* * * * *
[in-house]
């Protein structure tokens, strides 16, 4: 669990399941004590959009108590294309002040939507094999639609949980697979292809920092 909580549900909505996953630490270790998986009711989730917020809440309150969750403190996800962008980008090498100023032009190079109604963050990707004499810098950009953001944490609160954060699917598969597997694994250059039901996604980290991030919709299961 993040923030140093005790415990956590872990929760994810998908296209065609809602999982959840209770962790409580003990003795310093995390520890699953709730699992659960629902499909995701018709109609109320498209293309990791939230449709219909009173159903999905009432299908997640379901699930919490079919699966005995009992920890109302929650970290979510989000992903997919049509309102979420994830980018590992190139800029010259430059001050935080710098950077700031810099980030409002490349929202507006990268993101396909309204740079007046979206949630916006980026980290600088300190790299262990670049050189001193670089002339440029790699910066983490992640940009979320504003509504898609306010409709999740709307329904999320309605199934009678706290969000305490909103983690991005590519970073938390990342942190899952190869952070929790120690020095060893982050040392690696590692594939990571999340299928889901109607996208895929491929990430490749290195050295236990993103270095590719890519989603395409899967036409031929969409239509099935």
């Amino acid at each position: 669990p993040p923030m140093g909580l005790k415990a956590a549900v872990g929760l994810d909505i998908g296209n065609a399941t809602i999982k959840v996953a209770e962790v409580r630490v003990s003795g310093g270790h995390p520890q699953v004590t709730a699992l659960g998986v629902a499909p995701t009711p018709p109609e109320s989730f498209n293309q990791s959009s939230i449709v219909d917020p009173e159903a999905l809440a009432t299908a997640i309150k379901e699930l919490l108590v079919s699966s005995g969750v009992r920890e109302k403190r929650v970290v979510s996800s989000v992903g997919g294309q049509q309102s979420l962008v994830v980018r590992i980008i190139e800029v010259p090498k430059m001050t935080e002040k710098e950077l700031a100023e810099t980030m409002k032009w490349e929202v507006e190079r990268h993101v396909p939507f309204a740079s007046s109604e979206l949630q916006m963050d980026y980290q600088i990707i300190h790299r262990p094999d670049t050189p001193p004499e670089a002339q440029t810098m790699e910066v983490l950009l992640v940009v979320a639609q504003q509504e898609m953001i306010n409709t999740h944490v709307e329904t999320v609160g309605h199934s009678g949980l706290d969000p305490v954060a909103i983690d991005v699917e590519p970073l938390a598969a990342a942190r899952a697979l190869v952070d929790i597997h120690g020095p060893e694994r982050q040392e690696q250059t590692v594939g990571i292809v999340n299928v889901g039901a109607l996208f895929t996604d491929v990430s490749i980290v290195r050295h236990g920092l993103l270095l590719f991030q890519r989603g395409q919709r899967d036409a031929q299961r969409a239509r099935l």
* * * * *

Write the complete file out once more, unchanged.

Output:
[in-house]
């Protein structure tokens, strides 16, 4: 669990399941004590959009108590294309002040939507094999639609949980697979292809920092 909580549900909505996953630490270790998986009711989730917020809440309150969750403190996800962008980008090498100023032009190079109604963050990707004499810098950009953001944490609160954060699917598969597997694994250059039901996604980290991030919709299961 993040923030140093005790415990956590872990929760994810998908296209065609809602999982959840209770962790409580003990003795310093995390520890699953709730699992659960629902499909995701018709109609109320498209293309990791939230449709219909009173159903999905009432299908997640379901699930919490079919699966005995009992920890109302929650970290979510989000992903997919049509309102979420994830980018590992190139800029010259430059001050935080710098950077700031810099980030409002490349929202507006990268993101396909309204740079007046979206949630916006980026980290600088300190790299262990670049050189001193670089002339440029790699910066983490992640940009979320504003509504898609306010409709999740709307329904999320309605199934009678706290969000305490909103983690991005590519970073938390990342942190899952190869952070929790120690020095060893982050040392690696590692594939990571999340299928889901109607996208895929491929990430490749290195050295236990993103270095590719890519989603395409899967036409031929969409239509099935």
């Amino acid at each position: 669990p993040p923030m140093g909580l005790k415990a956590a549900v872990g929760l994810d909505i998908g296209n065609a399941t809602i999982k959840v996953a209770e962790v409580r630490v003990s003795g310093g270790h995390p520890q699953v004590t709730a699992l659960g998986v629902a499909p995701t009711p018709p109609e109320s989730f498209n293309q990791s959009s939230i449709v219909d917020p009173e159903a999905l809440a009432t299908a997640i309150k379901e699930l919490l108590v079919s699966s005995g969750v009992r920890e109302k403190r929650v970290v979510s996800s989000v992903g997919g294309q049509q309102s979420l962008v994830v980018r590992i980008i190139e800029v010259p090498k430059m001050t935080e002040k710098e950077l700031a100023e810099t980030m409002k032009w490349e929202v507006e190079r990268h993101v396909p939507f309204a740079s007046s109604e979206l949630q916006m963050d980026y980290q600088i990707i300190h790299r262990p094999d670049t050189p001193p004499e670089a002339q440029t810098m790699e910066v983490l950009l992640v940009v979320a639609q504003q509504e898609m953001i306010n409709t999740h944490v709307e329904t999320v609160g309605h199934s009678g949980l706290d969000p305490v954060a909103i983690d991005v699917e590519p970073l938390a598969a990342a942190r899952a697979l190869v952070d929790i597997h120690g020095p060893e694994r982050q040392e690696q250059t590692v594939g990571i292809v999340n299928v889901g039901a109607l996208f895929t996604d491929v990430s490749i980290v290195r050295h236990g920092l993103l270095l590719f991030q890519r989603g395409q919709r899967d036409a031929q299961r969409a239509r099935l």